Also in April 2016, a Christian student who was expelled from university for quoting the Bible on homosexuality lost his appeal on the decision.
Felix Ngole, aged 38 and married with four children, was asked to leave the University of Sheffield after he wrote a post on Facebook opposing gay marriage and quoting the Bible. He was in the second year of a Masters degree in social work.
He was removed from the course after a Fitness to Practise Committee decided his post could have 'caused offence' to some people. He quoted a passage from Leviticus on homosexuality and expressed support for Kim Davis, the Kentucky clerk jailed after refusing to issue same-sex marriage licences.
And in March this year, a Christian nurse fired for gross misconduct after patients complained she talked more about God than about their operations appealed against her dismissal with the support of the Christian Legal Centre.
Sarah Kuteh lost her job at Darent Valley Hospital in Dartford, Kent, after eight 'extremely vulnerable' patients facing surgery submitted complaints against her behaviour.
The nurse told one cancer patient facing surgery he had a better chance of survival if he prayed to God.
Her lawyer told the tribunal she had just been acting out of compassion.
Pavel Stroilov said: 'A nurse without compassion would be unworthy of the name. On top of performing her immediate duties, a good nurse would try and find kind words to say to her patient.'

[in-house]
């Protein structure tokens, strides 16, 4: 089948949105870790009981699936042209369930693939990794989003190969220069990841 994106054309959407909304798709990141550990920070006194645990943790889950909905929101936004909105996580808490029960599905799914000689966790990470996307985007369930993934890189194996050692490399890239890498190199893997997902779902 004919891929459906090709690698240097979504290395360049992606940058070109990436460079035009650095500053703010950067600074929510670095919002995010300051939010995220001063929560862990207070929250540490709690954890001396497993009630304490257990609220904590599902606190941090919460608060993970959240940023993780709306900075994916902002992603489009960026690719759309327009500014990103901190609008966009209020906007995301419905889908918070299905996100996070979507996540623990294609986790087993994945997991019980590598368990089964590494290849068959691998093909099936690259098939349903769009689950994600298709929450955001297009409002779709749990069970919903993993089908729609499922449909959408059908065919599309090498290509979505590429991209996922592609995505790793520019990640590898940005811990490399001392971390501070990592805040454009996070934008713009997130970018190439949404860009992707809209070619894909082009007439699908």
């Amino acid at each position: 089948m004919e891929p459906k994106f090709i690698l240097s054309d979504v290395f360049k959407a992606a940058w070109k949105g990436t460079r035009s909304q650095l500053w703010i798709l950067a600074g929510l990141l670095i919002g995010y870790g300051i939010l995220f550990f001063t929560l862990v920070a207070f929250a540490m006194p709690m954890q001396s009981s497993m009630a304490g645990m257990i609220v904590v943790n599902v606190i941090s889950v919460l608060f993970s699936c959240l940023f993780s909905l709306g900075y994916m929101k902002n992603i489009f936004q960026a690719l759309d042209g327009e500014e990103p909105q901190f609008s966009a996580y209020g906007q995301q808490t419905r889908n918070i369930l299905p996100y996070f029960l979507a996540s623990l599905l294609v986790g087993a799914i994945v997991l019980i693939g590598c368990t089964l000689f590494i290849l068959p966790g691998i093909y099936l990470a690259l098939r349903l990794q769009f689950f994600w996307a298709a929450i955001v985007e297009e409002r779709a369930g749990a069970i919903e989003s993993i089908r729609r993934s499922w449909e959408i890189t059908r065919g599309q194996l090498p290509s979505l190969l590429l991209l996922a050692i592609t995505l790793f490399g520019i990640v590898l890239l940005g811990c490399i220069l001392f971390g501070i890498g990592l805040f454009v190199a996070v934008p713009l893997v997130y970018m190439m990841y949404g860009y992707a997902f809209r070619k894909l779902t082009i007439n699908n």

But the chair of the hospital trust's appeal hearing, Victoria Leivers-Carruth, said Kuteh was dismissed because she used one-on-one time with patients to 'impose her religious belief'.
She said: 'We did not believe that Mrs Kuteh was being disciplined because she was a Christian.
'It was apparent to us that Mrs Kuteh was disciplined because she had engaged in conversations about religion that were unwanted by patients and contrary to her line manager's instructions.'
Sarah Collins, general manager for medicine at Darent Valley Hospital, said despite repeated warnings she had 'persisted with questioning patients on religious grounds'.
Kuteh's 'spirituality blurred the professional boundary' between her and patients, she said.
Tribunal judge Martin Kurrein reserved judgment.
Whether Page will have more success than those previously supported by the Christian Legal Centre remains to be seen.